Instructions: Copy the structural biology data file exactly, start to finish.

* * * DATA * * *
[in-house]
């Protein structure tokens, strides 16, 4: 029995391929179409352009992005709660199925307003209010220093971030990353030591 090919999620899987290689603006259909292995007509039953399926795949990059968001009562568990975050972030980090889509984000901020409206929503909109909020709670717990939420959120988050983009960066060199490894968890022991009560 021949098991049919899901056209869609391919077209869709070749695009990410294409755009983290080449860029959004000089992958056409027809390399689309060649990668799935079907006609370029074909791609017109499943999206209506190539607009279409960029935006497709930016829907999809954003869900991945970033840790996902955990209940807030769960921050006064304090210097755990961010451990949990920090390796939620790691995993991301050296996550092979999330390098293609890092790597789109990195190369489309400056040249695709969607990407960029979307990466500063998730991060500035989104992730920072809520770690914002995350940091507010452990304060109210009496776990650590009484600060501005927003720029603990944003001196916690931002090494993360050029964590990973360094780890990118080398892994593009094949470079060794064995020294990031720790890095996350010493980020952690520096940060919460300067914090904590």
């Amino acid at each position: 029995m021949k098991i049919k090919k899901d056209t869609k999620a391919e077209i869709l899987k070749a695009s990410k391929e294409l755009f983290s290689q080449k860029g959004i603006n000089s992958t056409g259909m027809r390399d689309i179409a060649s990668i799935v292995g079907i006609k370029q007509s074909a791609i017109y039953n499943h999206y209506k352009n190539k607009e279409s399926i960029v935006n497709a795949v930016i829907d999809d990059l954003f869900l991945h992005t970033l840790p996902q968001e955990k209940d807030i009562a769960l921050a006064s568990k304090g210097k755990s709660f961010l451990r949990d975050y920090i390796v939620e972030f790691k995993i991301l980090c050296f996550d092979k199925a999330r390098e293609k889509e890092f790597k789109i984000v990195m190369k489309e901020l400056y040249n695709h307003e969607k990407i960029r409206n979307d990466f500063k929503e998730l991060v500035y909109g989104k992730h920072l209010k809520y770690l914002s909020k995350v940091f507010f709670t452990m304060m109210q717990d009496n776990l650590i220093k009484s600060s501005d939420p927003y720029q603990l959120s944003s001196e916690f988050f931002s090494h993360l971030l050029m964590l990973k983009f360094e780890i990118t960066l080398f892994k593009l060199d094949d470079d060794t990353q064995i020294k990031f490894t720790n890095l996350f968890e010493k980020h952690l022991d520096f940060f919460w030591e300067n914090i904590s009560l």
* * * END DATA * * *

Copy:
[in-house]
């Protein structure tokens, strides 16, 4: 029995391929179409352009992005709660199925307003209010220093971030990353030591 090919999620899987290689603006259909292995007509039953399926795949990059968001009562568990975050972030980090889509984000901020409206929503909109909020709670717990939420959120988050983009960066060199490894968890022991009560 021949098991049919899901056209869609391919077209869709070749695009990410294409755009983290080449860029959004000089992958056409027809390399689309060649990668799935079907006609370029074909791609017109499943999206209506190539607009279409960029935006497709930016829907999809954003869900991945970033840790996902955990209940807030769960921050006064304090210097755990961010451990949990920090390796939620790691995993991301050296996550092979999330390098293609890092790597789109990195190369489309400056040249695709969607990407960029979307990466500063998730991060500035989104992730920072809520770690914002995350940091507010452990304060109210009496776990650590009484600060501005927003720029603990944003001196916690931002090494993360050029964590990973360094780890990118080398892994593009094949470079060794064995020294990031720790890095996350010493980020952690520096940060919460300067914090904590």
């Amino acid at each position: 029995m021949k098991i049919k090919k899901d056209t869609k999620a391919e077209i869709l899987k070749a695009s990410k391929e294409l755009f983290s290689q080449k860029g959004i603006n000089s992958t056409g259909m027809r390399d689309i179409a060649s990668i799935v292995g079907i006609k370029q007509s074909a791609i017109y039953n499943h999206y209506k352009n190539k607009e279409s399926i960029v935006n497709a795949v930016i829907d999809d990059l954003f869900l991945h992005t970033l840790p996902q968001e955990k209940d807030i009562a769960l921050a006064s568990k304090g210097k755990s709660f961010l451990r949990d975050y920090i390796v939620e972030f790691k995993i991301l980090c050296f996550d092979k199925a999330r390098e293609k889509e890092f790597k789109i984000v990195m190369k489309e901020l400056y040249n695709h307003e969607k990407i960029r409206n979307d990466f500063k929503e998730l991060v500035y909109g989104k992730h920072l209010k809520y770690l914002s909020k995350v940091f507010f709670t452990m304060m109210q717990d009496n776990l650590i220093k009484s600060s501005d939420p927003y720029q603990l959120s944003s001196e916690f988050f931002s090494h993360l971030l050029m964590l990973k983009f360094e780890i990118t960066l080398f892994k593009l060199d094949d470079d060794t990353q064995i020294k990031f490894t720790n890095l996350f968890e010493k980020h952690l022991d520096f940060f919460w030591e300067n914090i904590s009560l």